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Verizon Wireless plans to open up its wireless network to outside devices, software and services, continuing a change of heart for the mobile carrier in advance of the upcoming 700MHz wireless spectrum auction next month.
The company, a joint venture of Verizon Communications and Vodafone, on Tuesday said it expects to begin allowing third-party devices on its network by the end of next year.
Before Verizon Wireless allows a third-party device to use the network, however, it must first be tested and approved, according to the company. Verizon Wireless said in a statement that any device that meets the "minimum technical standard" would be activated on the network.
The company said it plans to begin offering technical specs and standards to developers early next year, enabling them to build devices and applications that can use the Verizon network. Verizon also said it plans to host a developer conference, during which it will explain its network standards and work with developers and device vendors to hammer out differences.
The move comes as the country's entrenched mobile network players face mounting pressure from non-traditional companies pushing into wireless.
It also marks an especially abrupt about-face for Verizon Wireless in particular, which, like AT&T and other major wireless carriers, is expected to bid in the Federal Communications Commission's 700MHz wireless spectrum auction next month.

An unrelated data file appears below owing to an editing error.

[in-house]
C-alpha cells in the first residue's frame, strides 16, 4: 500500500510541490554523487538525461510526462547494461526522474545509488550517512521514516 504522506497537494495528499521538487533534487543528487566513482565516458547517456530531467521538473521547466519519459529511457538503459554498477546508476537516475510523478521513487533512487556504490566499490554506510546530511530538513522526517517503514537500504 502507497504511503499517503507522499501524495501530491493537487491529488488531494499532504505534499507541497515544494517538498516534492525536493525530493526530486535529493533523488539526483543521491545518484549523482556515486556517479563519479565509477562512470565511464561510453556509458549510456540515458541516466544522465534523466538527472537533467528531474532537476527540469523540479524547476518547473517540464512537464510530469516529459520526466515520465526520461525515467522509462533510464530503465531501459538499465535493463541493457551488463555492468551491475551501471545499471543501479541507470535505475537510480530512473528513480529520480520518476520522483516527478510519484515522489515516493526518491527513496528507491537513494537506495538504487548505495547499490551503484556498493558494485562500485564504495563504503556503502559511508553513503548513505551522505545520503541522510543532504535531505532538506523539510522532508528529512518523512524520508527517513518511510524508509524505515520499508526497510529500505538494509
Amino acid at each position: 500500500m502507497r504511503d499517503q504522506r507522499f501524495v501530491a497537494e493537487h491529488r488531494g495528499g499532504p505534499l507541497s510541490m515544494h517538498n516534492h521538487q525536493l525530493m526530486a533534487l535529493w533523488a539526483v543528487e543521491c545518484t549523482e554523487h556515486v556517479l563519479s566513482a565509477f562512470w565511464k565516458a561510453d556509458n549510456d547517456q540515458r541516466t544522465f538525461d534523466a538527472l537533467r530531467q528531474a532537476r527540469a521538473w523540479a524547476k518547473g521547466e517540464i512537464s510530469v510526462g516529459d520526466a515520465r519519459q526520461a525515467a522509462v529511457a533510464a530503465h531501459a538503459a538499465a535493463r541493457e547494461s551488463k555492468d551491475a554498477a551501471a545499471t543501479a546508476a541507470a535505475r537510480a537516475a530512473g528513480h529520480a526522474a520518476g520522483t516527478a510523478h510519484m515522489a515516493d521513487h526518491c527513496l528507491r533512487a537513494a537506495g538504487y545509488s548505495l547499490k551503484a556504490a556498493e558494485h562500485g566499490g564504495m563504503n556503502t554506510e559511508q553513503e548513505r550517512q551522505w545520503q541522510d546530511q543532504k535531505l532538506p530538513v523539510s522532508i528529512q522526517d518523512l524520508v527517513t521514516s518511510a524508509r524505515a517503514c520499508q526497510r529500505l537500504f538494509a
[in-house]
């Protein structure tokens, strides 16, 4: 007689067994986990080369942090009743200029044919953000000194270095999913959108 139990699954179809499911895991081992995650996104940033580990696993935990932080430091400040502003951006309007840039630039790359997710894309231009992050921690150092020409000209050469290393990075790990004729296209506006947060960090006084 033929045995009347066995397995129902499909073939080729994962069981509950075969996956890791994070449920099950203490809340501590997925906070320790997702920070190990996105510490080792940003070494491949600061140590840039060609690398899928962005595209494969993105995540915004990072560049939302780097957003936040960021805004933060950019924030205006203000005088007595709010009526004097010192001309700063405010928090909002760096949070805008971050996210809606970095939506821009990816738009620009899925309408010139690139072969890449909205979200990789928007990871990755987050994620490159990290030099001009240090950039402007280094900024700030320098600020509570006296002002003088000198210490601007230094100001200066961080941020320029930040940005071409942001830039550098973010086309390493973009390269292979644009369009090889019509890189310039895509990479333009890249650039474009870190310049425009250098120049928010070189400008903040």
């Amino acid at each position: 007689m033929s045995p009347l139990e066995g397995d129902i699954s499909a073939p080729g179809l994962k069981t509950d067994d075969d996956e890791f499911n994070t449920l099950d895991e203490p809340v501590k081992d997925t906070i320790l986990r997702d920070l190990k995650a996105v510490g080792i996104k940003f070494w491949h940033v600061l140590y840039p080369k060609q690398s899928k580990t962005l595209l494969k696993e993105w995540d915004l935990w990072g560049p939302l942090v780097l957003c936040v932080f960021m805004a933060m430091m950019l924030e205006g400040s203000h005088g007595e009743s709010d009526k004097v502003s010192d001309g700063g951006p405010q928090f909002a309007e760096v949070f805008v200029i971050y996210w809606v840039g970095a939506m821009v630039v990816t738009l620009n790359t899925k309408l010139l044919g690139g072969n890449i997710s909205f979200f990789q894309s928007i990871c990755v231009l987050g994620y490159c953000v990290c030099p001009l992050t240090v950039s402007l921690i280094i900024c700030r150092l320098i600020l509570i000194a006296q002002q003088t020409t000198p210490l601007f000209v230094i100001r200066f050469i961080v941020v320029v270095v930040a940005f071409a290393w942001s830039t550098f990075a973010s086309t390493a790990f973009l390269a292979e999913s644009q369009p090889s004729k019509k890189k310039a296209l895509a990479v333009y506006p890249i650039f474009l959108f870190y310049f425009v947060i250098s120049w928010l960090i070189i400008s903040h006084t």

To encourage competition from non-traditional bidders like Internet firms, the FCC in July added requirements that would force winners of one hotly contested spectrum portion to enable consumers to access it using any mobile device or software they wish.
While the move received applause from Internet giants like Googlewhich has suggested that it's prepared to shell out upwards of $4.6 billion during the auctionit immediately came under fire from traditional wireless players.
In September, Verizon filed a lawsuit charging that the FCC's open-access rules were contrary to existing law, violated the U.S. Constitution and exceed the commission's authority. Last month, the company dropped the appeal without comment.
Verizon now seems to be continuing that change in policy with Tuesday's announcement. In a statement, the company said its new plan to support open access demonstrates that it has been listening to "a small but growing number of customers who want another choice."
Likewise, company execs painted the new policy as a move to encourage expansion.